Parkers overall rating: 3.9 out of 5 3.9

Should you buy one?

The T-Roc has enough about it to justify a place on your driveway, but there isn’t much to help it stand out from the crowd. It will definitely appeal to small families looking for something practical yet funky, and it’s cheaper and more spacious than an Audi Q2. The downside is less-than-exemplary interior quality – a surprise for a VW.

We’d recommend picking the 1.5-litre petrol engine if you can. Unless you’re predominantly going to drive in cities, you’ll want to avoid the lower-powered T-Rocs and pick one with at least 150hp. By the same token, the mid-range trim levels represent the best value, so we’d opt for a Design model.

What we like

The T-Roc manages to blend functionality and funkiness seamlessly, creating an appealing family SUV. It’s surprisingly enjoyable to drive and the ride is fairly good too, although we’d avoid the high-end models with their oversized alloy wheels – they tend to spoil the ride somewhat. Better still, the T-Roc has some appealing technology and a wide range of customisation options, which should play well with customers.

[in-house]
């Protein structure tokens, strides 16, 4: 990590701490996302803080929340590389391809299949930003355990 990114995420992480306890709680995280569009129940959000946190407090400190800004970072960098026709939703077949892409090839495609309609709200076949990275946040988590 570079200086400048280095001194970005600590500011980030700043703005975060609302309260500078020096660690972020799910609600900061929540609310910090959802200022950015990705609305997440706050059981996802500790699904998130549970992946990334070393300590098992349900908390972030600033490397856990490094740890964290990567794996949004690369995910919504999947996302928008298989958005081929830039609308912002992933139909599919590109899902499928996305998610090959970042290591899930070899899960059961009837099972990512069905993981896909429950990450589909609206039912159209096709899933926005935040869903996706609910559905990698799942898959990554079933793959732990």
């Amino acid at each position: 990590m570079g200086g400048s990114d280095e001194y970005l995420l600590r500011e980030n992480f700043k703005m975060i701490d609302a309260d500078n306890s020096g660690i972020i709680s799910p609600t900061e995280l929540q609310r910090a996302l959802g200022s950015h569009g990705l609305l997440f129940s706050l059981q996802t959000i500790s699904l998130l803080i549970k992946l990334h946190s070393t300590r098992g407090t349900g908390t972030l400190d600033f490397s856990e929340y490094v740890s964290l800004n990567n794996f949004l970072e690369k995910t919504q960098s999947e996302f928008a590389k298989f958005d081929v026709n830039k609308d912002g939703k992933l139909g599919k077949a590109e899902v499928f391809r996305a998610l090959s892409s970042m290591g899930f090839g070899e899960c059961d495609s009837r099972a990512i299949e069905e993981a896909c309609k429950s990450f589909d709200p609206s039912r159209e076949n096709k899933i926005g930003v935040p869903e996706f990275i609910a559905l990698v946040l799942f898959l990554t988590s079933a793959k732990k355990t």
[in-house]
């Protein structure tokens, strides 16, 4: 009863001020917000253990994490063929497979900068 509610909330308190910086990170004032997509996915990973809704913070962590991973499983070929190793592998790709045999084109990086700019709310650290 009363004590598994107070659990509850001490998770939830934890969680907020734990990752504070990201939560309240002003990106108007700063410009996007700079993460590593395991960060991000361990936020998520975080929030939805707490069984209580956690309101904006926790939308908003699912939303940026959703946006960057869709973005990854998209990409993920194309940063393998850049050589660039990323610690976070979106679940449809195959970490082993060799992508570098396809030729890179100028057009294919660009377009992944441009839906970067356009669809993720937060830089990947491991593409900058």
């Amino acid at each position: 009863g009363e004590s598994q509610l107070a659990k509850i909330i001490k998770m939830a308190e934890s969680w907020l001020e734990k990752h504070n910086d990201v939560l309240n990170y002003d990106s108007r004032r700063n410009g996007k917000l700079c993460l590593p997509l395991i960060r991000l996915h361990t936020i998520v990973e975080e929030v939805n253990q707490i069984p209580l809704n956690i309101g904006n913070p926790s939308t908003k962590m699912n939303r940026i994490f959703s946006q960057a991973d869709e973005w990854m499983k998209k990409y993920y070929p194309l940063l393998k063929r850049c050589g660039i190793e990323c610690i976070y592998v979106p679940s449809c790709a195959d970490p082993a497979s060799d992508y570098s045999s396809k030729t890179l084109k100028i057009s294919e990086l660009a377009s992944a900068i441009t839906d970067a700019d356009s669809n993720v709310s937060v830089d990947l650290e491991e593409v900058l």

What we don’t like

The T-Roc’s interior is something of a disappointment, if only because we’ve come to expect so much quality from Volkswagen. We’re used to seeing plush materials on the dashboard and doors, but the T-Roc’s cabin is awash with harder, scratchier materials than you might expect. And although it can feel a little cheap, the price can soon rise to surprising levels if you get greedy with the options list.

Further reading